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"If I had a daughter, I'd send her to Australia to meet him (and marry him)" - Robyn Alana Engel

"An Australian version of me. Only younger. And Talented. And better looking. Okay, nothing like me." - Al Penwasser

"Whom must I fuck or pay to get a quotation at the top of your blog post?" - Janie Junebug

Thursday, 18 September 2014

New Experience Challenge Week 37: Sex and the City

I'm heavily into TV shows. It's become ritual for me to set my sights on a series, start watching it from the beginning and move all the way to the end, most often watching episodes over breakfast in the morning, which is the only time I have free. In the past I've worked through Supernatural, Breaking Bad, The Walking Dead, The A-Team, Friends, Seinfeld, Scrubs, Futurama, Family Guy, Pokemon, Lie to Me and Boston Legal (twice). There have been other shows that I've started because I had a season or two on DVD, but never gotten around to completing. A couple of months ago I finished the most recent season of Supernatural, and since then I've been on a bit of a hiatus. So when I visited my friend Sarah last week and the conversation turned to her all-time favourite show, I was intrigued.

I'm the kind of guy who appreciates good work, whether it's targeted at me or not. So Sex and the City had always been one of those things that I knew I had to get onto some day. I knew it would be an eye-opening experience and something I could certainly learn from. Sarah asked me if I wanted to borrow the first season from her and I knew the answer had to be yes.

I watched the first episode over breakfast the next day. I was instantly shocked at how crude it was. I knew it would be confronting, but to have a sex scene during the opening monologue? Really sets the tone for the rest of the show...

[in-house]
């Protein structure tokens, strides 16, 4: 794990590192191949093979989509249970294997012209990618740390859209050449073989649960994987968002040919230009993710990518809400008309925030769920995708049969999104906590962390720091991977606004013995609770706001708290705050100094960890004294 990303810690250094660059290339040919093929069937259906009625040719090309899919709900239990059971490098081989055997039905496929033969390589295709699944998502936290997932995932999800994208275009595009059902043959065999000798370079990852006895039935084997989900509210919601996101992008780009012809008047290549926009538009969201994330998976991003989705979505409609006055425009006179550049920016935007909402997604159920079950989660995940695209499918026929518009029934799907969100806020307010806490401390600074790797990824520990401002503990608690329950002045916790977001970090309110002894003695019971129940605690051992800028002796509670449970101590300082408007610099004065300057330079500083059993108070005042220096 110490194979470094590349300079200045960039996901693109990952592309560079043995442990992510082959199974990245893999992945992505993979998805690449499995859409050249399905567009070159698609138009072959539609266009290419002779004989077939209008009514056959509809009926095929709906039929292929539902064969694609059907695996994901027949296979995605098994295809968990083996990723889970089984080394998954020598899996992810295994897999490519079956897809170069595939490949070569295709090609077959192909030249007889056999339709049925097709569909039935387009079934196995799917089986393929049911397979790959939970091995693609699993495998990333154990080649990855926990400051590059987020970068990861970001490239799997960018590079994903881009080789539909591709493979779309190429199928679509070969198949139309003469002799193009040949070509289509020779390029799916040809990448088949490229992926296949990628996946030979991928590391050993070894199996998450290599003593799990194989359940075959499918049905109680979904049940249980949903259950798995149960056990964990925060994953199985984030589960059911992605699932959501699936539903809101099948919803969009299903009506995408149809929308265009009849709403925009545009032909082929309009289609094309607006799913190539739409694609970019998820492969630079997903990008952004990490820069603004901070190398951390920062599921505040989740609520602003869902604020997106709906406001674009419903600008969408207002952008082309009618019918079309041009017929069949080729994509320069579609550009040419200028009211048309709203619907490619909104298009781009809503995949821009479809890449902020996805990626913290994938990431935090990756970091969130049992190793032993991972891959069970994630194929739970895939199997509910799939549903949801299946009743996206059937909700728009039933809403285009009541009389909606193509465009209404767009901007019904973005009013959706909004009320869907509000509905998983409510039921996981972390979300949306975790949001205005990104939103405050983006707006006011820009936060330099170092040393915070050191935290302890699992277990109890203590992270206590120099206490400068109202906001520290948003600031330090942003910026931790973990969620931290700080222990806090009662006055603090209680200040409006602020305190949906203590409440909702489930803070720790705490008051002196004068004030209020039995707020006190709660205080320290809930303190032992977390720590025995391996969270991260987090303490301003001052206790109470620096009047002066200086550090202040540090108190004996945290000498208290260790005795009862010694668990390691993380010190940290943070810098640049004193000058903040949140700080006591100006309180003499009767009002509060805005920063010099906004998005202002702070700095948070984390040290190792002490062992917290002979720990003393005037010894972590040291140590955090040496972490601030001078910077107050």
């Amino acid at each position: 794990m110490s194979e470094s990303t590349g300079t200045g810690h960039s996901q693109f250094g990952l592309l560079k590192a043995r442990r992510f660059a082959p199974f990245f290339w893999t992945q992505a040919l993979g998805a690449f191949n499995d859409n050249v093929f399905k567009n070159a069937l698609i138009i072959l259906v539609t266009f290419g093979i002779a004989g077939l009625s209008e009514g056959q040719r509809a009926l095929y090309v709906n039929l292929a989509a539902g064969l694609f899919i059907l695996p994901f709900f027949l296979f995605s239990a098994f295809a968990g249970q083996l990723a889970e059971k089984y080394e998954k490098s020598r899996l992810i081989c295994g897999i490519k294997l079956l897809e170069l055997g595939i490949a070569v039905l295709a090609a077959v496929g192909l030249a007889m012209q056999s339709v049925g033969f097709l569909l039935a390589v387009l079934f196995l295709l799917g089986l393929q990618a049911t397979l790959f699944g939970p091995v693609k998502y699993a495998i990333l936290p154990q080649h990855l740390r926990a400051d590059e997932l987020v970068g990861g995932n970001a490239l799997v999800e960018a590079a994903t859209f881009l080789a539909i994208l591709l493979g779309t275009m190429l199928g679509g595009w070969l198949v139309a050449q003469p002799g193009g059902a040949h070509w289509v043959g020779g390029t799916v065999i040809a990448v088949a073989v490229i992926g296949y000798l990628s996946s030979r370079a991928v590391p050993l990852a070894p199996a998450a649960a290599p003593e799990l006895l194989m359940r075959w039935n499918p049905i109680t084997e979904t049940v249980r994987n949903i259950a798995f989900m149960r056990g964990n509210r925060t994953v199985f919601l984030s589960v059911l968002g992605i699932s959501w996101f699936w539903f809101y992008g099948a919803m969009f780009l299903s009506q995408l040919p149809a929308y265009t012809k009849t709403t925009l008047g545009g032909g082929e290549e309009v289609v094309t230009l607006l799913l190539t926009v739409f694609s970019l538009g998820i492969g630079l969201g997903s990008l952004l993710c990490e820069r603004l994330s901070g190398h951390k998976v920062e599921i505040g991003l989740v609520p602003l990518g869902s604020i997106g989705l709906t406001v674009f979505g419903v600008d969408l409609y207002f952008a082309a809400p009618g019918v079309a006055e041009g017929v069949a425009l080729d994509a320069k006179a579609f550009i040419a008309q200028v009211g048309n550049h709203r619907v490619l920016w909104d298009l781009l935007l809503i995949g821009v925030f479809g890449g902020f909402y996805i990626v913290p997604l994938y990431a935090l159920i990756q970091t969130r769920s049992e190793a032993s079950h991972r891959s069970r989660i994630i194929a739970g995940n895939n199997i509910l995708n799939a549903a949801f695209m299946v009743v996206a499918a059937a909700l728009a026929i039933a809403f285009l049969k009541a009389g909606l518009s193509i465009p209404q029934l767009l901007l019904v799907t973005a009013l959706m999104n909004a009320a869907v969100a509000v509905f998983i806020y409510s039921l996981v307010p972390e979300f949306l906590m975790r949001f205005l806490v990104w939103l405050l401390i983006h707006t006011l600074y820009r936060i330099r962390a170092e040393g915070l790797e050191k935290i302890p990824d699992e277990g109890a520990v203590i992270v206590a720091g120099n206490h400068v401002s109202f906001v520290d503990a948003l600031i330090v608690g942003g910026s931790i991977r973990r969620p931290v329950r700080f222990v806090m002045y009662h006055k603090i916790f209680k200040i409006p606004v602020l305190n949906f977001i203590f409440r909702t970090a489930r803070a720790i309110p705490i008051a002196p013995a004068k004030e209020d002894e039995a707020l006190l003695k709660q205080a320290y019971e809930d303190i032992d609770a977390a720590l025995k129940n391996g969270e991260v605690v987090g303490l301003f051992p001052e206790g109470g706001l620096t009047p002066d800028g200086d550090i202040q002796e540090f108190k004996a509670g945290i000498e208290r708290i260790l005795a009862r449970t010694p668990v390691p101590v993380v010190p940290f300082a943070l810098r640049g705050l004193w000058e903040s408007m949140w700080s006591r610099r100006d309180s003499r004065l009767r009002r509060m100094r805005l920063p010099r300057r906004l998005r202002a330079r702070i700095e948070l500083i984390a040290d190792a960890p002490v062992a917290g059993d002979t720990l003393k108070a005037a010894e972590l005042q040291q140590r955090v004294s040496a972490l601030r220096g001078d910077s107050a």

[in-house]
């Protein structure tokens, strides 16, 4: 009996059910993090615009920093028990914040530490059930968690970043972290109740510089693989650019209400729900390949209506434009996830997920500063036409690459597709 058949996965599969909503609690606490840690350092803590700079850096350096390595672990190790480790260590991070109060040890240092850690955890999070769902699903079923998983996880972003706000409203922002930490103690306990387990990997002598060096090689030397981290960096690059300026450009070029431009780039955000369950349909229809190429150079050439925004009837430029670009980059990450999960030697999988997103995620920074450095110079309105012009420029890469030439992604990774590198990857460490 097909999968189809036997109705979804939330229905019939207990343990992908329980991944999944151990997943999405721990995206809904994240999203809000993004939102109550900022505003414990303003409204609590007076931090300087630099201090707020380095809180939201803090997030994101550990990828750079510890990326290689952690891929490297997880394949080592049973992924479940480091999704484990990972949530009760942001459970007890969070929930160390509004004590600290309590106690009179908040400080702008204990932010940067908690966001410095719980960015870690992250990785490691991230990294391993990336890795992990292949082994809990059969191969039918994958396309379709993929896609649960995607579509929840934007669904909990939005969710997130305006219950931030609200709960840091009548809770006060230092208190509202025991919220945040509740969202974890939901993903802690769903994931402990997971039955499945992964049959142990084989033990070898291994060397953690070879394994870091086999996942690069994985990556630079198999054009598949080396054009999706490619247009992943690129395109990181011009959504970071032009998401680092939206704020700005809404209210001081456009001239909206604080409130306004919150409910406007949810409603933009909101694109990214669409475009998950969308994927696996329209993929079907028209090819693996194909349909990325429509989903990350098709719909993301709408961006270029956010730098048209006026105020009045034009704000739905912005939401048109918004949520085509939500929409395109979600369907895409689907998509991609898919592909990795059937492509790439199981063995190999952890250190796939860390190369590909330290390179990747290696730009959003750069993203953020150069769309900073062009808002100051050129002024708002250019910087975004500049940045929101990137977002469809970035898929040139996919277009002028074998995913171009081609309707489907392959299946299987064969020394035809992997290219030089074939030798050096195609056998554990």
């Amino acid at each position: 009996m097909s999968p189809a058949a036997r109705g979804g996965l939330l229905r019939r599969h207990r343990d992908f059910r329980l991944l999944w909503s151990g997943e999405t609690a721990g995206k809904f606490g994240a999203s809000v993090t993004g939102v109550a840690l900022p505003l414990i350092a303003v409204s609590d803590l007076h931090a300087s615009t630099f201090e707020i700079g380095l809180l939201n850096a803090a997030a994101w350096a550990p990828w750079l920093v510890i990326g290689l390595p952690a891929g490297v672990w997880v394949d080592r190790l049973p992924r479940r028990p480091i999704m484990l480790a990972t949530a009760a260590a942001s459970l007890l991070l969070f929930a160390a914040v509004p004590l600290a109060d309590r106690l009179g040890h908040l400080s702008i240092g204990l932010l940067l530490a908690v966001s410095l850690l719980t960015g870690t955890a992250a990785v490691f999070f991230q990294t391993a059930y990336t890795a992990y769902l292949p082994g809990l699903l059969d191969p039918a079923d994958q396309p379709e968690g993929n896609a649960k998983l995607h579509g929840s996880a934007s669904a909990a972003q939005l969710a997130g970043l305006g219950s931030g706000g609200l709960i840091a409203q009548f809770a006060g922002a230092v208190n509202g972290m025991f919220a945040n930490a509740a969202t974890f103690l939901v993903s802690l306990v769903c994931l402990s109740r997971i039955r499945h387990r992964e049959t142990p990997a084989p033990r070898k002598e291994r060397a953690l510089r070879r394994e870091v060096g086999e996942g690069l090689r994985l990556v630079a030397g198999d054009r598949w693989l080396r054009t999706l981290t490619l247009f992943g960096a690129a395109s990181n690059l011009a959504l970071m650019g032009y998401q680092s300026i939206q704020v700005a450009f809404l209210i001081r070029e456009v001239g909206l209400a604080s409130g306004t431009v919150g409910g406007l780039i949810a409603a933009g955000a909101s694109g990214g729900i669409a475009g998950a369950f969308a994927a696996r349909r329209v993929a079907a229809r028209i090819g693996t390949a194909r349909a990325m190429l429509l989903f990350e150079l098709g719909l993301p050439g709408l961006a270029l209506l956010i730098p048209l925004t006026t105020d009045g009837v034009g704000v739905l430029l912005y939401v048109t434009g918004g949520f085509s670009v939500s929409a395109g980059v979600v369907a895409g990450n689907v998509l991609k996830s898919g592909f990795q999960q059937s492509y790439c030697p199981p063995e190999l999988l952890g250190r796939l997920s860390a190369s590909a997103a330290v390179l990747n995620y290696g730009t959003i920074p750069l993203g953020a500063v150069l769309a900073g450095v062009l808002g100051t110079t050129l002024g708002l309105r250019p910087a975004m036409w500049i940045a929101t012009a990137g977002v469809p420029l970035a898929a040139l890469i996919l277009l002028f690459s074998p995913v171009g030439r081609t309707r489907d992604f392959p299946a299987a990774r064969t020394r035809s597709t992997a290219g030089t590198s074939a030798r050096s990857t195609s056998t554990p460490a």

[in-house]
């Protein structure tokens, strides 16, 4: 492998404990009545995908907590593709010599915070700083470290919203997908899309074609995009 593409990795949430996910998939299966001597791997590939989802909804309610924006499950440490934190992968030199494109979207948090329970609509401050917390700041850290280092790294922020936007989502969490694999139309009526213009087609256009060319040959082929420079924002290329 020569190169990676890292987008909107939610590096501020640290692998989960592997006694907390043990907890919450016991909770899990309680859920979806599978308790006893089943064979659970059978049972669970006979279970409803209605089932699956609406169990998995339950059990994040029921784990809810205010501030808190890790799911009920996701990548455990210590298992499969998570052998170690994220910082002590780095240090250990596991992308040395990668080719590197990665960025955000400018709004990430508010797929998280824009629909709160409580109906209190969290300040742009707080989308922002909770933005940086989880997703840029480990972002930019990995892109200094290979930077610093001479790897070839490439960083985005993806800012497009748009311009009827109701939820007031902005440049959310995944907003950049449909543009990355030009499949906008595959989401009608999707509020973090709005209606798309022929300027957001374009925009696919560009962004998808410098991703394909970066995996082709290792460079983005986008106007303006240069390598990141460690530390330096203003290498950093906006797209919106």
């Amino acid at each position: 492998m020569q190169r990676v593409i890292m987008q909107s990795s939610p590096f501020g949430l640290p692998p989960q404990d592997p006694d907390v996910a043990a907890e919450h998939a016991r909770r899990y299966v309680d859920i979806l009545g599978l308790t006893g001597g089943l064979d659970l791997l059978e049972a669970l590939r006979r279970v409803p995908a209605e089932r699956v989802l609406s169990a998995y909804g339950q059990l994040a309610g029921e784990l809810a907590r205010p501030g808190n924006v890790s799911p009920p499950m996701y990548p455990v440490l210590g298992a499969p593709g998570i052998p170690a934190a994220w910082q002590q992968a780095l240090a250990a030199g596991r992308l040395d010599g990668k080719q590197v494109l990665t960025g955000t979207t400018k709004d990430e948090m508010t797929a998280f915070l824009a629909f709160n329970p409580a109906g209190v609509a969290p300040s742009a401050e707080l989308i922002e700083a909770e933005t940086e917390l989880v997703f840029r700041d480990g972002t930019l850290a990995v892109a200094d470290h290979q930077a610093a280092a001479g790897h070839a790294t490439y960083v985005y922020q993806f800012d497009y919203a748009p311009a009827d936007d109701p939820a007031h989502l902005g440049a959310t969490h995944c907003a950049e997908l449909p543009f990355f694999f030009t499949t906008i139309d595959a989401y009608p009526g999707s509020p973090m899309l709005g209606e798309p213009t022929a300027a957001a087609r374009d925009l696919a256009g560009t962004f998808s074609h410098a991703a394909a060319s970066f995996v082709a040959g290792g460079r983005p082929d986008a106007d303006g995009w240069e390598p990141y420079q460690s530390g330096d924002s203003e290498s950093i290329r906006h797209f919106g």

Being a guy who's spent a lot of time around passionate feminists, I wasn't sure how I was meant to react to the show's portrayal of men. They seemed to be treated a bit like the enemy - Bad people who always had to be navigated so that the women could get what they want. But the show was clearly onto something. They unapologetically called attention to a lot of very harsh truths that people were either too afraid or too politically correct to admit. My favourite example was the introduction of Skipper, the show's resident "nice guy". He had none of the traits that women say they find frustrating in men. He always endeavoured to treat them with respect and affection. And the girls found him the most boring person they knew. They had no real respect for him, they just saw him as "the nice guy". Welcome to dating.

I was on Facebook talking to Sarah straight after the show.
'I told you it objectified men a bit,' she said.
'Yeah, not that I really mind. It was just interesting to watch.'
'I think it sorts itself out by season two. Stops being so crude and really starts to identify with its audience.'
'I look forward to it. I didn't expect Mr Big to come into it so soon!'
'Pay attention, because the first and the last episode are linked really closely.'
'Ok then. The two things that stood out to me were that he had absolutely no interest in Samantha and his reaction when Carrie asked him if he'd ever been in love.' (he'd stood up and quite forcefully said "Abso-fuckin'-lutely," and then the episode finished)
'A ha! I knew that would stand out to you!'
'So I was right to take note of that part?'
'Yes. Yes you were.'

After watching the second episode on Friday, I was back onto Sarah again.

'New York City is twelve hundred square kilometers big. How on Earth do Carrie and Mr Big keep bumping into each other? Either it's a ridiculous coincidence or we've got a stalker on our hands.'
'Or it's a genius plot device about destiny ;)' she replied.
'.....I withdraw my statement.'